For U.S. citizens, there's no escaping Tax Day — not even if you've left planet Earth.
Millions of Americans are expected to have filed their taxes for 2018 by midnight tonight today, and the three NASA astronauts currently living and working at the International Space Station are no exception — even if they are orbiting 250 miles (400 kilometers) from the nearest H&R Block.
Tax Day can be a big source of anxiety for those of us who waited until the last minute to get started (you know who you are), but NASA's astronauts are no procrastinators on filing their taxes. "Generally speaking, they do it before their mission begins or [they] get assistance from family members to file in their stead," NASA spokesperson Brandi Dean told Space.com in an email.
NASA astronauts Nick Hague, Anne McClain and Christina Koch make up half of the six-person Expedition 59 crew. McClain launched to the space station in the Soyuz MS-11 spacecraft in December, while Hague and Koch arrived on the Soyuz MS-12 in March.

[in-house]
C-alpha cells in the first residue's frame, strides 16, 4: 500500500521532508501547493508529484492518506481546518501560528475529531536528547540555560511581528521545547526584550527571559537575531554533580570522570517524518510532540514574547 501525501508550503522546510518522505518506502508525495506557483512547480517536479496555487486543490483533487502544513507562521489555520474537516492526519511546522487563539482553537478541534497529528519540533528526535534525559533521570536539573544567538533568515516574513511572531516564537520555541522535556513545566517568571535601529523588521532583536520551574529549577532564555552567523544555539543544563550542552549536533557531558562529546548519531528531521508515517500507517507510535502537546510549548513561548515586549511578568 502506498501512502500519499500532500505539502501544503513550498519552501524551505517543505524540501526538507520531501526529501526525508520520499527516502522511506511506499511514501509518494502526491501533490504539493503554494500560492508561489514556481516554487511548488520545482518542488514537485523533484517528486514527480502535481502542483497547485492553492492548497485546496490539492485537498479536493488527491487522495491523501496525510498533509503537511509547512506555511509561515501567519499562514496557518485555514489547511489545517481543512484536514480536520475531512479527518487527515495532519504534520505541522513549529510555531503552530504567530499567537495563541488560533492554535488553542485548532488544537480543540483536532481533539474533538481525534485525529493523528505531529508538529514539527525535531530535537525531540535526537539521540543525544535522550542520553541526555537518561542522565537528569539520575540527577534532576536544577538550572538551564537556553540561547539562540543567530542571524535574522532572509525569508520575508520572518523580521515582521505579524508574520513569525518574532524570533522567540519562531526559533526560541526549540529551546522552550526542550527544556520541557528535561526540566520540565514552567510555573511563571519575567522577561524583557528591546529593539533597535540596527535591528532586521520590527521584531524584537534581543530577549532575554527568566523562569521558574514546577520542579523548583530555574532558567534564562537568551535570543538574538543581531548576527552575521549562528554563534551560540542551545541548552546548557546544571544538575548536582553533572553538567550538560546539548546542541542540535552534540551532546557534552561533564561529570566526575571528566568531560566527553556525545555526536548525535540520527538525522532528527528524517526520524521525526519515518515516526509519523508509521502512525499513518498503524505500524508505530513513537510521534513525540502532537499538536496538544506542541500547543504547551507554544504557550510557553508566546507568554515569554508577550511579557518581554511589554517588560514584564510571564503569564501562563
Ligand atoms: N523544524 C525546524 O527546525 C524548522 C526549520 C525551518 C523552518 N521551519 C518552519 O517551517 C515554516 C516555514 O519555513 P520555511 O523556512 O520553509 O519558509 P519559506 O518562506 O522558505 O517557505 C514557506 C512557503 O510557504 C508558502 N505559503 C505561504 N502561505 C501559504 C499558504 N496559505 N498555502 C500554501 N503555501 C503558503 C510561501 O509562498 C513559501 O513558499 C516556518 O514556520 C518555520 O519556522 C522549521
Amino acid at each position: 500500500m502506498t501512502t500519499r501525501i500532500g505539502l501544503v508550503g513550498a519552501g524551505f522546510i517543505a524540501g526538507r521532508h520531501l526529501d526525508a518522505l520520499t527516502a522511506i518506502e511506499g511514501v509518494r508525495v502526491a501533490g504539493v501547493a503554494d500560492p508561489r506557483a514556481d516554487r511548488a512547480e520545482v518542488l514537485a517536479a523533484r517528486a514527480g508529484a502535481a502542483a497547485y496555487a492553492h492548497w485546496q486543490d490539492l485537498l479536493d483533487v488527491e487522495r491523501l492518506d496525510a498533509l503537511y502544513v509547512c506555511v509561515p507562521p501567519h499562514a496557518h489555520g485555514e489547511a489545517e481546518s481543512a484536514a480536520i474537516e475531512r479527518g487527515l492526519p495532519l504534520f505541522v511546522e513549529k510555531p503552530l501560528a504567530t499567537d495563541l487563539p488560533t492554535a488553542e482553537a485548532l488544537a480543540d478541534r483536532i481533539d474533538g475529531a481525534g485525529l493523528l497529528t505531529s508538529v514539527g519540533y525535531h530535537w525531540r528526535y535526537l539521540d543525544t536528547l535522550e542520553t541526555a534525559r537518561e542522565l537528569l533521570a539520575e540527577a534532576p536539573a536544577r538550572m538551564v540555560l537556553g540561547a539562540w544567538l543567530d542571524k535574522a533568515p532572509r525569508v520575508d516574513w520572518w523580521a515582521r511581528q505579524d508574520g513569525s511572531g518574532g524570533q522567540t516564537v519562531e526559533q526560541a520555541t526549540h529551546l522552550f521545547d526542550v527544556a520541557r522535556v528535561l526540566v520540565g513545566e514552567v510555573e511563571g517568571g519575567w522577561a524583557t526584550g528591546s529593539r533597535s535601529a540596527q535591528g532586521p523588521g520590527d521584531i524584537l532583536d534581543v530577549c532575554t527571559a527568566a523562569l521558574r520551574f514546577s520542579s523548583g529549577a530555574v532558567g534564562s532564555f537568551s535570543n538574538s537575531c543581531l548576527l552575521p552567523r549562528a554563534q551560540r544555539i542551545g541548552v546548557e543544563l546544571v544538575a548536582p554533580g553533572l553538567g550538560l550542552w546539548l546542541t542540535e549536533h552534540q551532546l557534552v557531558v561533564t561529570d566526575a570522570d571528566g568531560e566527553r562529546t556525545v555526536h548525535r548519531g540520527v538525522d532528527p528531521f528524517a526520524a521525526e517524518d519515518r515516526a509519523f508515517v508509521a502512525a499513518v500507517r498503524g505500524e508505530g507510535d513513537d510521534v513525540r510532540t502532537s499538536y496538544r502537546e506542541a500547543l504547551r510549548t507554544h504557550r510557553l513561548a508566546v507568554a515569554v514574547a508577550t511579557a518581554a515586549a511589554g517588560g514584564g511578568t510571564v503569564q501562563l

Because McClain left for space before the end of 2018, she couldn't have finished filing her taxes for the year beforehand and may have had some help from her husband down on Earth. Hague and Koch, on the other hand, had three months to do their taxes on Earth before they launched.
Also onboard the station are Canadian Space Agency astronaut David Saint-Jacques and cosmonauts Oleg Kononenko and Alexey Ovchinin of Russia's space agency, Roscosmos. The non-American crewmembers aren't off the hook for filing taxes; both Canada and Russia have their Tax Day coming up on April 30.
- Tax Day in Space: How NASA Astronauts Pay Uncle Sam (opens in new tab)
- IRS in Space: How Will We Tax a Mars Mission? (opens in new tab)
- Why Americans Hate Paying Taxes (opens in new tab)
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